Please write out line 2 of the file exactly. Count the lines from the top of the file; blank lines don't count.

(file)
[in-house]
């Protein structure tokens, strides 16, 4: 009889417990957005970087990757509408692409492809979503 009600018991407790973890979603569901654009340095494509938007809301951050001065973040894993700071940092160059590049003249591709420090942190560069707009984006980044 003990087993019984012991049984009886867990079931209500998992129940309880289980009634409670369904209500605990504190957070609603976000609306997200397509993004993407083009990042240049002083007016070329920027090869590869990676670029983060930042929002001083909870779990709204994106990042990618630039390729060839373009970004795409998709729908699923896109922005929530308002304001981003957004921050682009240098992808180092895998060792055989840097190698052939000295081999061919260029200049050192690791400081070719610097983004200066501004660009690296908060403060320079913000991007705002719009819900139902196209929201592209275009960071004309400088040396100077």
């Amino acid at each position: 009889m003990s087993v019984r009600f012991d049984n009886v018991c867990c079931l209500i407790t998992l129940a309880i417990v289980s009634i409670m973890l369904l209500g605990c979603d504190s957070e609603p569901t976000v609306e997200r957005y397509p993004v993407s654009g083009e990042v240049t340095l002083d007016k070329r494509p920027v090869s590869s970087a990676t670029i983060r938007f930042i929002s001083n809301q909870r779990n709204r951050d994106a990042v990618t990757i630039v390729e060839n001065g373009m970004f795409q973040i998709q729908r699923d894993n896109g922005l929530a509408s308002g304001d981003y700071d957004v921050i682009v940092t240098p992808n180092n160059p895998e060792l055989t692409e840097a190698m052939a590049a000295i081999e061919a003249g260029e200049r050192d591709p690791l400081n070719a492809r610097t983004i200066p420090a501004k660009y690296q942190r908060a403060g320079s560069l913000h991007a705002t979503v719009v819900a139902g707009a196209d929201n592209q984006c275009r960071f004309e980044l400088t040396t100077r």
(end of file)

């Protein structure tokens, strides 16, 4: 009889417990957005970087990757509408692409492809979503 009600018991407790973890979603569901654009340095494509938007809301951050001065973040894993700071940092160059590049003249591709420090942190560069707009984006980044 003990087993019984012991049984009886867990079931209500998992129940309880289980009634409670369904209500605990504190957070609603976000609306997200397509993004993407083009990042240049002083007016070329920027090869590869990676670029983060930042929002001083909870779990709204994106990042990618630039390729060839373009970004795409998709729908699923896109922005929530308002304001981003957004921050682009240098992808180092895998060792055989840097190698052939000295081999061919260029200049050192690791400081070719610097983004200066501004660009690296908060403060320079913000991007705002719009819900139902196209929201592209275009960071004309400088040396100077």